A Lose-Lose Situation if you Buy Your Own Health Insurance

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For people who aren’t offered insurance at work and don’t qualify for Medicaid or Medicare, their option for health coverage is called the “individual health insurance market.” The Health Insurance Marketplace set up by the Affordable Care Act (ACA) is part of the individual market along with plans that people buy on their own outside of the Marketplace. The individual market is critical: many self-employed or contract workers, small business employees, part-time workers, low-wage workers, and early retirees rely on it as their source of coverage. In 2016, about 1.6 million non-elderly Texans had individual market coverage, and about half of them paid the full cost of coverage because they do not qualify for ACA premium subsidies.

Today, under the ACA, this market for individual insurance consists of one pool which shares risk between more and less healthy consumers. People in less than perfect health – those with pre-existing conditions, children with complex needs, pregnant women, and older adults – are protected against discrimination. Insurance companies can’t turn them down or charge more because of their health status and coverage of Essential Health Benefits is guaranteed for everyone.

Image: Families USA

Now, two recent federal proposals would split the individual market in two, letting “junk” policies compete with comprehensive plans under radically different rules. The rules will expand the following two types of skimpy plans, which will be aggressively marketed to young and healthy consumers:

  • Short-Term Health Plans. These inexpensive plans do not have to comply with ACA consumer protections. They can deny coverage to people with pre-existing conditions, impose arbitrary lifetime caps, and have skimpy benefits that exclude prescription drugs, maternity care, and treatment of mental health and substance use disorders.
  • Association Health Plans. These plans do not have to comply with many ACA protections, like Essential Health Benefits coverage. These plans have a long history of fraud, scams, and insolvency.

These rules would create cheaper health plans, but these cheap plans will also create lose-lose propositions. Families USA aptly describes the two resulting markets as: (1) pay less and pray you don’t get sick, or (2) pay through the nose. People in both markets will lose:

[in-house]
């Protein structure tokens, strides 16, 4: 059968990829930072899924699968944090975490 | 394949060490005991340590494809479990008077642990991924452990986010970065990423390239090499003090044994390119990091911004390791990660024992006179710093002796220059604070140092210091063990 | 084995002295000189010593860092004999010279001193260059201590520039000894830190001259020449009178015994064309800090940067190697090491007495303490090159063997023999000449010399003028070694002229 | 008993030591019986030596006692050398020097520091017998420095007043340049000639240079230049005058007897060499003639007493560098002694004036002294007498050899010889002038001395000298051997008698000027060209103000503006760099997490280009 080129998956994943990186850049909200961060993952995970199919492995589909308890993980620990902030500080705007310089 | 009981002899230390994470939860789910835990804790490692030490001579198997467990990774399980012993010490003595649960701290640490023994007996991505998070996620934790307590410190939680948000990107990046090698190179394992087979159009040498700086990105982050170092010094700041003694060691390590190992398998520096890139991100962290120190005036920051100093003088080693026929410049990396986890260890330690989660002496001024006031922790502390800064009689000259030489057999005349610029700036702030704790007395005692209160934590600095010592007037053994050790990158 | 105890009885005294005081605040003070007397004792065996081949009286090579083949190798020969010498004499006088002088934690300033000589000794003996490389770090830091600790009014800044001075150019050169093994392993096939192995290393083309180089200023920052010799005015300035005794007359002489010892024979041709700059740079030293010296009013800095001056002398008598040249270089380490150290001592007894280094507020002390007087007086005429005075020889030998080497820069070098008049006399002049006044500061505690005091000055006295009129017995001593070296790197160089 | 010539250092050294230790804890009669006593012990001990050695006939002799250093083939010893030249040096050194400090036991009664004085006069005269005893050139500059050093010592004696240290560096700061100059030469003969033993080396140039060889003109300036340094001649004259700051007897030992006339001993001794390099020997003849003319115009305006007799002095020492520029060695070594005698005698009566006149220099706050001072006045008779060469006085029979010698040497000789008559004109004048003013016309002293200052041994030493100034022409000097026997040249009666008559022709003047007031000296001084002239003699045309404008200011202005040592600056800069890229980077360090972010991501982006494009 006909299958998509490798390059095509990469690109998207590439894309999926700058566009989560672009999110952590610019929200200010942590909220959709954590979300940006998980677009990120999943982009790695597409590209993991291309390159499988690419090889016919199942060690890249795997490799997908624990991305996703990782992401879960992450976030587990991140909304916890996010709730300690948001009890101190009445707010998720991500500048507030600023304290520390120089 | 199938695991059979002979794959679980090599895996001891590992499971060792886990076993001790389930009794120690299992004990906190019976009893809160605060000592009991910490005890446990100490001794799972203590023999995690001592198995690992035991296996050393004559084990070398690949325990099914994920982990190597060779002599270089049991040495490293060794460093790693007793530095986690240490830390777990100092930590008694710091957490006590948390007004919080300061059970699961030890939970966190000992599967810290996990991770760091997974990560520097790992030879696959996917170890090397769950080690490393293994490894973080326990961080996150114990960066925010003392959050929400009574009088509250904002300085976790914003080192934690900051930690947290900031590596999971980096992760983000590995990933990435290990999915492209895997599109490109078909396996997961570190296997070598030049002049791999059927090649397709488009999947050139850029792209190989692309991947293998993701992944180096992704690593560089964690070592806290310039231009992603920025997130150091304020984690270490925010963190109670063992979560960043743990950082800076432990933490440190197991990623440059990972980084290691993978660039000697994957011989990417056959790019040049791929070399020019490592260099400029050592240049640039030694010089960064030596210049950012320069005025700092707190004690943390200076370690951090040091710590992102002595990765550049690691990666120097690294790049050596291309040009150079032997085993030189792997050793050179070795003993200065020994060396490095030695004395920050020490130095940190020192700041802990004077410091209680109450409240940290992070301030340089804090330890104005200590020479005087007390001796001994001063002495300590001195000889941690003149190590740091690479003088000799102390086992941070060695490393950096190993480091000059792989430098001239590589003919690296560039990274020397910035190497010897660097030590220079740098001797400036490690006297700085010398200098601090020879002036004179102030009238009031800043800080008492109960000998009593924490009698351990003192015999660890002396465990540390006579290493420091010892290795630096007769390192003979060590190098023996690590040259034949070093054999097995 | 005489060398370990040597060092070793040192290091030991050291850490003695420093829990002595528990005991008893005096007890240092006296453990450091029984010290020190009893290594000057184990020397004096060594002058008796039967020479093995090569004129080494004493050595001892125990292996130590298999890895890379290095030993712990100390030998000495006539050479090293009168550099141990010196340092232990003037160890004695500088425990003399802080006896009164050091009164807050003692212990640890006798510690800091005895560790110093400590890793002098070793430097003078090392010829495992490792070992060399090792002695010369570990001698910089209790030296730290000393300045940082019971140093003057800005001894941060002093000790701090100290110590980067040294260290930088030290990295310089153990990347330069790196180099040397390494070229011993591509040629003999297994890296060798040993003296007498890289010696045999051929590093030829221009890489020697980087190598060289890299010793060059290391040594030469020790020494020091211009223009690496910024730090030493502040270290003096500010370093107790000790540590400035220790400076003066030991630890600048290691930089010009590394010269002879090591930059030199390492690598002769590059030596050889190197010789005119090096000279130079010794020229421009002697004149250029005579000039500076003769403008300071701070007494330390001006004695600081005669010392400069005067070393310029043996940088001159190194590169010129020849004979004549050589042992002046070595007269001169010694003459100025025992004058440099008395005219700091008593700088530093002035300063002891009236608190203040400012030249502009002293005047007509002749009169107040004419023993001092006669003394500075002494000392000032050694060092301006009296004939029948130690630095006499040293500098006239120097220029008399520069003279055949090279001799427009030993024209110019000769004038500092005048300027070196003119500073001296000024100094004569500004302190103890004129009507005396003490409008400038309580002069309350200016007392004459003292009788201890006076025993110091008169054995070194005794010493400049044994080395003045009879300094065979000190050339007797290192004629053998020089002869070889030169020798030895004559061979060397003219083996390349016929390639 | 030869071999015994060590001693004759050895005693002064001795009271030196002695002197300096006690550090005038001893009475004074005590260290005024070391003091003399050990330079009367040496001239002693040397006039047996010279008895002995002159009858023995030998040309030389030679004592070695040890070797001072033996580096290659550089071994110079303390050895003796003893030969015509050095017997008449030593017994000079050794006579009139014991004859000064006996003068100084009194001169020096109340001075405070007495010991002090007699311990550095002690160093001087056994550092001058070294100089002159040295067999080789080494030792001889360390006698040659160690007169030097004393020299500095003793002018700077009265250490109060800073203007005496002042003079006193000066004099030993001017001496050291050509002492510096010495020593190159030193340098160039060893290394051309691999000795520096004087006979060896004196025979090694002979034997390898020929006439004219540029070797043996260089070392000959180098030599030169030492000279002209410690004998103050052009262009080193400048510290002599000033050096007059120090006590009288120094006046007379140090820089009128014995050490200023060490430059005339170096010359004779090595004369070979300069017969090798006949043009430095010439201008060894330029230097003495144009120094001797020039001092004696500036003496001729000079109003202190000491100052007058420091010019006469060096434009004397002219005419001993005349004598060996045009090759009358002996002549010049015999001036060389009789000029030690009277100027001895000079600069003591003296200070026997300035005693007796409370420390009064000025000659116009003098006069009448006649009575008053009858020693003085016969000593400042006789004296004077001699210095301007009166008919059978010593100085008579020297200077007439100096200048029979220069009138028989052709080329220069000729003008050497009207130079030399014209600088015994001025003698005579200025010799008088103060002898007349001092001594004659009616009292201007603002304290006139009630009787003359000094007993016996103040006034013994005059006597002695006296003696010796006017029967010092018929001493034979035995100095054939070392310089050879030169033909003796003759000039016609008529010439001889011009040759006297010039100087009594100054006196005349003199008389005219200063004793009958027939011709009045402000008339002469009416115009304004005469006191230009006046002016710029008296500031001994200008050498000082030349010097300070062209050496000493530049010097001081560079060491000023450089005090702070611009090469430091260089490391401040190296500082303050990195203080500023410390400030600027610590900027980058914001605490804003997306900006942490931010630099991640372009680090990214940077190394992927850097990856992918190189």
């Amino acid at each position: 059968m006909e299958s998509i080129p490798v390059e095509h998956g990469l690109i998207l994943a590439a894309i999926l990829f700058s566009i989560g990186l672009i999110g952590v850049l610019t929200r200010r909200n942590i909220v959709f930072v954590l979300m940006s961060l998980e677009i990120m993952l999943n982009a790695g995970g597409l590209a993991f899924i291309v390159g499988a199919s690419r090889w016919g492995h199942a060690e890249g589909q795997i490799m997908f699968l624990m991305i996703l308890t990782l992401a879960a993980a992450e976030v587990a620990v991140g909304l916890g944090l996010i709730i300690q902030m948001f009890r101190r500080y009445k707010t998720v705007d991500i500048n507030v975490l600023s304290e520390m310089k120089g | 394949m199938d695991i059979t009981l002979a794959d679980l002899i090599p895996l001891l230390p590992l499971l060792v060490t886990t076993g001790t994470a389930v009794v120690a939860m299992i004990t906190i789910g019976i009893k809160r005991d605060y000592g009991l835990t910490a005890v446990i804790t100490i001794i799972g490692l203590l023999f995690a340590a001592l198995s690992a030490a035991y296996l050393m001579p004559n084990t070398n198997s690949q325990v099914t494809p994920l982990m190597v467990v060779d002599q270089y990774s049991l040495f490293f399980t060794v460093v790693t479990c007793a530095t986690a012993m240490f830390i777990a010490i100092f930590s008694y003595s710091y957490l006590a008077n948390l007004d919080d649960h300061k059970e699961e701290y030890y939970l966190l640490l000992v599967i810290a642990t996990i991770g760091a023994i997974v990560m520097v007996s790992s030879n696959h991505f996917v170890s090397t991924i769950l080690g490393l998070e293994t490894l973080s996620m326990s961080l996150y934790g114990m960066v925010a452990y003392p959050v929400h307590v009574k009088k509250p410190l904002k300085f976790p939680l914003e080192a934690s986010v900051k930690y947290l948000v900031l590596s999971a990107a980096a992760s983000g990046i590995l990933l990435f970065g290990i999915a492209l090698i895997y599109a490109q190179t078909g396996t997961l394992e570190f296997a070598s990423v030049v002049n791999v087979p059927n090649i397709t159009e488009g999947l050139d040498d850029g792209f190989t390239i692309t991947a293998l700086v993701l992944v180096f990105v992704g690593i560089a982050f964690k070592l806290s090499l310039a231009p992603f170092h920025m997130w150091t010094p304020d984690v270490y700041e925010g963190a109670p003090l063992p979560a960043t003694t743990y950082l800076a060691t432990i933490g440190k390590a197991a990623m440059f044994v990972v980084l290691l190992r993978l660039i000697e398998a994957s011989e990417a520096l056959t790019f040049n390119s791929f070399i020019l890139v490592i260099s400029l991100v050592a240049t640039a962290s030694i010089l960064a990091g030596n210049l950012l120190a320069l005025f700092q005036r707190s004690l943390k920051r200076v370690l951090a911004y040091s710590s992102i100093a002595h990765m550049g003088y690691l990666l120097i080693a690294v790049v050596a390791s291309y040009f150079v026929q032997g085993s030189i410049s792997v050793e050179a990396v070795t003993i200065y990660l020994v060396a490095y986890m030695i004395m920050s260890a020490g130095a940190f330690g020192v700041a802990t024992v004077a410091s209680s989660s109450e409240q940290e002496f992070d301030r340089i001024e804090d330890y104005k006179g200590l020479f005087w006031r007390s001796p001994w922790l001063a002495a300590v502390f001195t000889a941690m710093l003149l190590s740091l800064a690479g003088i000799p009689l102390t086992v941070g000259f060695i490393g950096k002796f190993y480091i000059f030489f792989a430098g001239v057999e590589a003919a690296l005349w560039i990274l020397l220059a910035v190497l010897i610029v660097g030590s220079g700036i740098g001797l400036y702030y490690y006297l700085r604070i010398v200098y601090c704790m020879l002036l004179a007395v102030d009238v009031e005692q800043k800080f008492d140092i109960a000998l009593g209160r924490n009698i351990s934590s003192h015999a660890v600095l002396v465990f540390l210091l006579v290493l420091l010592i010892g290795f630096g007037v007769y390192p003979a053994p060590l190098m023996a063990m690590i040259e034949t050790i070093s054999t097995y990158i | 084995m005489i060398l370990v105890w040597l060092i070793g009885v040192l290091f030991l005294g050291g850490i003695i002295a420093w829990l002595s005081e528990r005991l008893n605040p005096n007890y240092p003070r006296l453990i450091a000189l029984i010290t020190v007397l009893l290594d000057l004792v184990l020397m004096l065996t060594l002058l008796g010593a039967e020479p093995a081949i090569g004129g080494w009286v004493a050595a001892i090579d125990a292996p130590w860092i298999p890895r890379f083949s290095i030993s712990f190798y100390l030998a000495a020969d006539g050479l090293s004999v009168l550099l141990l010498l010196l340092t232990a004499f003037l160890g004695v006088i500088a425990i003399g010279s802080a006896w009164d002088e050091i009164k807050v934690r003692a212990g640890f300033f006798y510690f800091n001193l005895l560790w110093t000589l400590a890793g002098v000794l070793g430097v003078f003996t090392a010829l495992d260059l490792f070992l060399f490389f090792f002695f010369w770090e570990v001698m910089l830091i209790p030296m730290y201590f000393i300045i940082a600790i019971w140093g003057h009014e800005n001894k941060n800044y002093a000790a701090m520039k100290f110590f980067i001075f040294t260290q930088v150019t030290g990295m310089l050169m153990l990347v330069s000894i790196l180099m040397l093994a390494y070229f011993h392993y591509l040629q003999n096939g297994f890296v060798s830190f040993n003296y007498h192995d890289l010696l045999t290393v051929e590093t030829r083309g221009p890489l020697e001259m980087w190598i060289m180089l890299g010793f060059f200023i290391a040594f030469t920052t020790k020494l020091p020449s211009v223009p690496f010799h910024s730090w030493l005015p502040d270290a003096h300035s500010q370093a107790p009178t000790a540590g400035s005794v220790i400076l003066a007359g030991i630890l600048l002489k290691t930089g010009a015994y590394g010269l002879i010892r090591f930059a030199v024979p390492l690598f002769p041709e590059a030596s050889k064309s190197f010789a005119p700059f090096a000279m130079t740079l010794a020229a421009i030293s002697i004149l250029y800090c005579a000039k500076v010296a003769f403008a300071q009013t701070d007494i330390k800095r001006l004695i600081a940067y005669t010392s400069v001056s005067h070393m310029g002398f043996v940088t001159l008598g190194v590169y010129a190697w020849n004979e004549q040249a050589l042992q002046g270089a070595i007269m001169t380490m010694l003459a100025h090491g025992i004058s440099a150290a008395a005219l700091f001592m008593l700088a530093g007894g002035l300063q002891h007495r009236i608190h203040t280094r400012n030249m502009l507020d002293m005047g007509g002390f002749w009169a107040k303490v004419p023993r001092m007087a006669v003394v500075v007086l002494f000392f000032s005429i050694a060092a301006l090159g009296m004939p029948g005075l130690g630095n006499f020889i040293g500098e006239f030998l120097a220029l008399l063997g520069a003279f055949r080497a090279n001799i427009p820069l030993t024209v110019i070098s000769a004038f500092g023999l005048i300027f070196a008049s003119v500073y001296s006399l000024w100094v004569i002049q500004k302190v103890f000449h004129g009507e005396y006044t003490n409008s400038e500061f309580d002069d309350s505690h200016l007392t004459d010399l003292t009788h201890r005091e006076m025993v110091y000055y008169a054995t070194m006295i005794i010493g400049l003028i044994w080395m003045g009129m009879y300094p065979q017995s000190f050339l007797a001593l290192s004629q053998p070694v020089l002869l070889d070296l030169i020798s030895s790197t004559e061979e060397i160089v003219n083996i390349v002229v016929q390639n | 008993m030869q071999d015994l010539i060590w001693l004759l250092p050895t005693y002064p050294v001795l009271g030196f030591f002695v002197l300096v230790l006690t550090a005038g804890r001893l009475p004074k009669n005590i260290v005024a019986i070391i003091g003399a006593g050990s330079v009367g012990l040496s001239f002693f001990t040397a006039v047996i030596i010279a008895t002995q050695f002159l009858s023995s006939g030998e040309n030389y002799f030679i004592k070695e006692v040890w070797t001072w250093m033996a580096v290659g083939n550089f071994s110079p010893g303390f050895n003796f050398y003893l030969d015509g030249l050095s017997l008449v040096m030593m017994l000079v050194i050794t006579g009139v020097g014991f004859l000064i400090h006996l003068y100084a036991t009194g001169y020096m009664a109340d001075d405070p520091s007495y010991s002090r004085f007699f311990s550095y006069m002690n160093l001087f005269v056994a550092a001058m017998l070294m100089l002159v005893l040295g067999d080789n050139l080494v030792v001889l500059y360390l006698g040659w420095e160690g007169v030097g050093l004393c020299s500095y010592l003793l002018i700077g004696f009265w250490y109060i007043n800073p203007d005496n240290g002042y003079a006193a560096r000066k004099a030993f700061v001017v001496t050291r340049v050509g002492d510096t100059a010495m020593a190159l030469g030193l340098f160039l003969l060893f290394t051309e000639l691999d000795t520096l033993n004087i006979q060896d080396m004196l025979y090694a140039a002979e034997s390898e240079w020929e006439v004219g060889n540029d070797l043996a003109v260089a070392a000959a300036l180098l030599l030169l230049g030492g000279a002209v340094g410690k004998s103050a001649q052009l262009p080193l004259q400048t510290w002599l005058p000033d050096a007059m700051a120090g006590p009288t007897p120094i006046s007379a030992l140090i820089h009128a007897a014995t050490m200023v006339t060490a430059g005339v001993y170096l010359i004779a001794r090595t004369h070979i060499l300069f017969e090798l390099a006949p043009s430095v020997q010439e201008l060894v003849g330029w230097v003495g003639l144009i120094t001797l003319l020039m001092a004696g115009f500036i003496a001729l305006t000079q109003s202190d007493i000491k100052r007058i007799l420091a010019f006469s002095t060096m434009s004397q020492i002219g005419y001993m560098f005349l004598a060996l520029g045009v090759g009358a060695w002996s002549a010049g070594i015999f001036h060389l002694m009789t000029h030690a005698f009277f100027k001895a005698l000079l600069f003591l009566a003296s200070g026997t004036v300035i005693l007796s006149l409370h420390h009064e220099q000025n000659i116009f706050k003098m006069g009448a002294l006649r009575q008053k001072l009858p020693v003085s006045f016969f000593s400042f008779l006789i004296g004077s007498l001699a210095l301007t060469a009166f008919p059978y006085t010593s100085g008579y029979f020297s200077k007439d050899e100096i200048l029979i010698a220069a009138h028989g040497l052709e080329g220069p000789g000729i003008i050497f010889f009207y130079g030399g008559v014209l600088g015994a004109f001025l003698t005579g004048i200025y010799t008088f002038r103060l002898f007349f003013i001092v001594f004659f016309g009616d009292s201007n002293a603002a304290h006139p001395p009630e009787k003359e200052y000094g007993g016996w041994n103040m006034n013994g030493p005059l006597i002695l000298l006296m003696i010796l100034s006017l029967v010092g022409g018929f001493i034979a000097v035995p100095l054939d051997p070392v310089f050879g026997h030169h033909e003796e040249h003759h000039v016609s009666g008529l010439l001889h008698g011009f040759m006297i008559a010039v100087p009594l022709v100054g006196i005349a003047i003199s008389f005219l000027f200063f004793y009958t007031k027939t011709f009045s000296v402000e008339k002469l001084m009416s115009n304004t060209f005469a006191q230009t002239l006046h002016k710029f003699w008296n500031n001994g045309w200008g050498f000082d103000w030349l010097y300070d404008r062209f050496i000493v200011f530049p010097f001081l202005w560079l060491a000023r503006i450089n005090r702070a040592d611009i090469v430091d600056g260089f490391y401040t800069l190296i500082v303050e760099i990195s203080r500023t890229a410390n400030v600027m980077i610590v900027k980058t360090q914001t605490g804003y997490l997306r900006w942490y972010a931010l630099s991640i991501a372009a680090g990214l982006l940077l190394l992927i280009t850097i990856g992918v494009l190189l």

• Young and healthy people who are lured into cut-rate, substandard plans will find that their coverage is sorely lacking and they are exposed to huge financial risk if they develop health problems.
  • Older adults, women, and people in less-than-perfect health will be left behind in a residual individual market with skyrocketing premiums and, possibly, geographic areas without any comprehensive plans available.

CPPP submitted comments in opposition to both federal rule proposals: Short-term plan rule comments and association health plan rule comments.

States have several tools available to increase market stability, including state-level limits on short-term health plans and “1332 State Innovation Waivers” that use federal funding to offsets risk and reduce premiums in the individual market. Texas policymakers should work to maintain market stability in a manner that protects consumers’ access to comprehensive and affordable coverage – 1.6 million Texans are counting on them.

Sign up for our email list to get updates on these proposed rules and for ways that you can take action and help push back against them.

Stacey Pogue joined the center in 2008. She focuses on health policy issues. Before coming to the center, she did health policy and research work with the Medicaid and CHIP Division of the Health and Human Services Commission and the Texas Department of Insurance. In 2010 and 2011, she was selected to serve as a funded Consumer Representative to the National Association of Insurance Commissioners (NAIC). Pogue earned a Bachelor of Science in Geography, summa cum laude, from Texas A&M University in 1997 and a Master of Public Affairs from the LBJ School of Public Affairs at The University of Texas at Austin in 2005.

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